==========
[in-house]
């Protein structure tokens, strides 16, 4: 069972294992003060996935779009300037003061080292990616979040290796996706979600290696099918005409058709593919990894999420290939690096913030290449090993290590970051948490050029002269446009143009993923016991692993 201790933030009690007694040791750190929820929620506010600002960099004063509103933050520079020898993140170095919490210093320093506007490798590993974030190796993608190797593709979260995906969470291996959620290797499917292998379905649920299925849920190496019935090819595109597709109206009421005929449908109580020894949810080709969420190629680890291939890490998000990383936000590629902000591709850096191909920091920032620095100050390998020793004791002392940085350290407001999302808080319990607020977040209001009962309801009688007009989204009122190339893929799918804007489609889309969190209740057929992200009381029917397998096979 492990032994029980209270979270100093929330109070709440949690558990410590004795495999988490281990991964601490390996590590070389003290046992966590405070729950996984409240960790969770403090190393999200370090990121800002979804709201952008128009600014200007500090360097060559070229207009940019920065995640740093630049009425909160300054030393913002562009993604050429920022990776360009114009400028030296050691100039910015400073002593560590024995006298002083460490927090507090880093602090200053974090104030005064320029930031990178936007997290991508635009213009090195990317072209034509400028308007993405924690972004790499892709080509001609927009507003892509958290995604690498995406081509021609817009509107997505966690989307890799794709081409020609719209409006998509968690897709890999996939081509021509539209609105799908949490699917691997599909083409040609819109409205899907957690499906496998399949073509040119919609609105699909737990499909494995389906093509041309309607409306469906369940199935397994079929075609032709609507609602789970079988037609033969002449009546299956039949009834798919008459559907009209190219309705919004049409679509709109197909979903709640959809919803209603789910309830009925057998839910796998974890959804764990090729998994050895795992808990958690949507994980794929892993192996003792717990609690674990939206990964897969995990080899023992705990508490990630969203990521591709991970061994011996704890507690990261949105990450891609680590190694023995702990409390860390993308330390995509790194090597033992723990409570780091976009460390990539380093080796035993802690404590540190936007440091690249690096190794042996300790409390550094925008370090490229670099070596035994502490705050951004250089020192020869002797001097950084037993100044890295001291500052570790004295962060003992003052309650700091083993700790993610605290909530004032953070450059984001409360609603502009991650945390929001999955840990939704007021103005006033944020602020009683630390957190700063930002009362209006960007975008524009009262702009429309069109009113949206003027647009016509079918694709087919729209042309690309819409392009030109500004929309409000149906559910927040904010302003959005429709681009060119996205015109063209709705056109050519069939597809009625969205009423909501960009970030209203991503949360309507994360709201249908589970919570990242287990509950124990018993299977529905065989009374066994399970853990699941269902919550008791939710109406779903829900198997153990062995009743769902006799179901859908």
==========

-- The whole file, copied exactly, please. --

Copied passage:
[in-house]
């Protein structure tokens, strides 16, 4: 069972294992003060996935779009300037003061080292990616979040290796996706979600290696099918005409058709593919990894999420290939690096913030290449090993290590970051948490050029002269446009143009993923016991692993 201790933030009690007694040791750190929820929620506010600002960099004063509103933050520079020898993140170095919490210093320093506007490798590993974030190796993608190797593709979260995906969470291996959620290797499917292998379905649920299925849920190496019935090819595109597709109206009421005929449908109580020894949810080709969420190629680890291939890490998000990383936000590629902000591709850096191909920091920032620095100050390998020793004791002392940085350290407001999302808080319990607020977040209001009962309801009688007009989204009122190339893929799918804007489609889309969190209740057929992200009381029917397998096979 492990032994029980209270979270100093929330109070709440949690558990410590004795495999988490281990991964601490390996590590070389003290046992966590405070729950996984409240960790969770403090190393999200370090990121800002979804709201952008128009600014200007500090360097060559070229207009940019920065995640740093630049009425909160300054030393913002562009993604050429920022990776360009114009400028030296050691100039910015400073002593560590024995006298002083460490927090507090880093602090200053974090104030005064320029930031990178936007997290991508635009213009090195990317072209034509400028308007993405924690972004790499892709080509001609927009507003892509958290995604690498995406081509021609817009509107997505966690989307890799794709081409020609719209409006998509968690897709890999996939081509021509539209609105799908949490699917691997599909083409040609819109409205899907957690499906496998399949073509040119919609609105699909737990499909494995389906093509041309309607409306469906369940199935397994079929075609032709609507609602789970079988037609033969002449009546299956039949009834798919008459559907009209190219309705919004049409679509709109197909979903709640959809919803209603789910309830009925057998839910796998974890959804764990090729998994050895795992808990958690949507994980794929892993192996003792717990609690674990939206990964897969995990080899023992705990508490990630969203990521591709991970061994011996704890507690990261949105990450891609680590190694023995702990409390860390993308330390995509790194090597033992723990409570780091976009460390990539380093080796035993802690404590540190936007440091690249690096190794042996300790409390550094925008370090490229670099070596035994502490705050951004250089020192020869002797001097950084037993100044890295001291500052570790004295962060003992003052309650700091083993700790993610605290909530004032953070450059984001409360609603502009991650945390929001999955840990939704007021103005006033944020602020009683630390957190700063930002009362209006960007975008524009009262702009429309069109009113949206003027647009016509079918694709087919729209042309690309819409392009030109500004929309409000149906559910927040904010302003959005429709681009060119996205015109063209709705056109050519069939597809009625969205009423909501960009970030209203991503949360309507994360709201249908589970919570990242287990509950124990018993299977529905065989009374066994399970853990699941269902919550008791939710109406779903829900198997153990062995009743769902006799179901859908």